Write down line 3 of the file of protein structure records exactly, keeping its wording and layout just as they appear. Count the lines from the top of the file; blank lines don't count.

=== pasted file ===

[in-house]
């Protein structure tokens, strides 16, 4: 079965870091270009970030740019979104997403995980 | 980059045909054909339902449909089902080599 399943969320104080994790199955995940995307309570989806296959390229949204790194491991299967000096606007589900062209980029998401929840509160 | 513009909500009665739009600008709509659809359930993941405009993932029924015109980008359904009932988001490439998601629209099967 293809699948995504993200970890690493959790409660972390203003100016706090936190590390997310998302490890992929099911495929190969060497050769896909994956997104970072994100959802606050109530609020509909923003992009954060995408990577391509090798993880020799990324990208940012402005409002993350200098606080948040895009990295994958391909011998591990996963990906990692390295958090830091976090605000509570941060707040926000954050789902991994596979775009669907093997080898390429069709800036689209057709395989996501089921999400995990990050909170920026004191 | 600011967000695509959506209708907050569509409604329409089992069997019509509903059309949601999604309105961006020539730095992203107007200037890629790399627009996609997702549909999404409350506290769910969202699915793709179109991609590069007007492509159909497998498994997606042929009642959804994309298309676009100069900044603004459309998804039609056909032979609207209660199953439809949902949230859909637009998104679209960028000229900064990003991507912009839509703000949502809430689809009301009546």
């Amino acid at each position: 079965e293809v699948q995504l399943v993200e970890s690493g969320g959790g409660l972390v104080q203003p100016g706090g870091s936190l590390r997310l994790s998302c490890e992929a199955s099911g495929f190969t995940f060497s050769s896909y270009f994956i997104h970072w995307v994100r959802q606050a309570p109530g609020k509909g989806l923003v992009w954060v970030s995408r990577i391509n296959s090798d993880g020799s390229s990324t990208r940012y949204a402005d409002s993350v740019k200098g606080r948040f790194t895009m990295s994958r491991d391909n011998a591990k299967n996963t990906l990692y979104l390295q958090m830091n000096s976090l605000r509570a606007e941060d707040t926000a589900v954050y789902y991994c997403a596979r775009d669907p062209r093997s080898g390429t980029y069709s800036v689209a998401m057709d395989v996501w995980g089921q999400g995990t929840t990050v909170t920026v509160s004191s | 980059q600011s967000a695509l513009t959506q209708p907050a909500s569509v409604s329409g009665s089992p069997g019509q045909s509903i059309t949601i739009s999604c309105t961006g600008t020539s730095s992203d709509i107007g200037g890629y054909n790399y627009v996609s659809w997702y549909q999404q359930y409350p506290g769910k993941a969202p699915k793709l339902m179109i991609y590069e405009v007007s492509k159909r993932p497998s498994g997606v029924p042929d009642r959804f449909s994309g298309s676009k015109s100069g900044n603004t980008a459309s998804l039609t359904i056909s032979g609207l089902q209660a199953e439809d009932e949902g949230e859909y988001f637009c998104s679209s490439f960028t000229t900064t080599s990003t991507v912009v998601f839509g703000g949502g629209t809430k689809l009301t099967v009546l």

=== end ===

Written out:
């Amino acid at each position: 079965e293809v699948q995504l399943v993200e970890s690493g969320g959790g409660l972390v104080q203003p100016g706090g870091s936190l590390r997310l994790s998302c490890e992929a199955s099911g495929f190969t995940f060497s050769s896909y270009f994956i997104h970072w995307v994100r959802q606050a309570p109530g609020k509909g989806l923003v992009w954060v970030s995408r990577i391509n296959s090798d993880g020799s390229s990324t990208r940012y949204a402005d409002s993350v740019k200098g606080r948040f790194t895009m990295s994958r491991d391909n011998a591990k299967n996963t990906l990692y979104l390295q958090m830091n000096s976090l605000r509570a606007e941060d707040t926000a589900v954050y789902y991994c997403a596979r775009d669907p062209r093997s080898g390429t980029y069709s800036v689209a998401m057709d395989v996501w995980g089921q999400g995990t929840t990050v909170t920026v509160s004191s | 980059q600011s967000a695509l513009t959506q209708p907050a909500s569509v409604s329409g009665s089992p069997g019509q045909s509903i059309t949601i739009s999604c309105t961006g600008t020539s730095s992203d709509i107007g200037g890629y054909n790399y627009v996609s659809w997702y549909q999404q359930y409350p506290g769910k993941a969202p699915k793709l339902m179109i991609y590069e405009v007007s492509k159909r993932p497998s498994g997606v029924p042929d009642r959804f449909s994309g298309s676009k015109s100069g900044n603004t980008a459309s998804l039609t359904i056909s032979g609207l089902q209660a199953e439809d009932e949902g949230e859909y988001f637009c998104s679209s490439f960028t000229t900064t080599s990003t991507v912009v998601f839509g703000g949502g629209t809430k689809l009301t099967v009546l």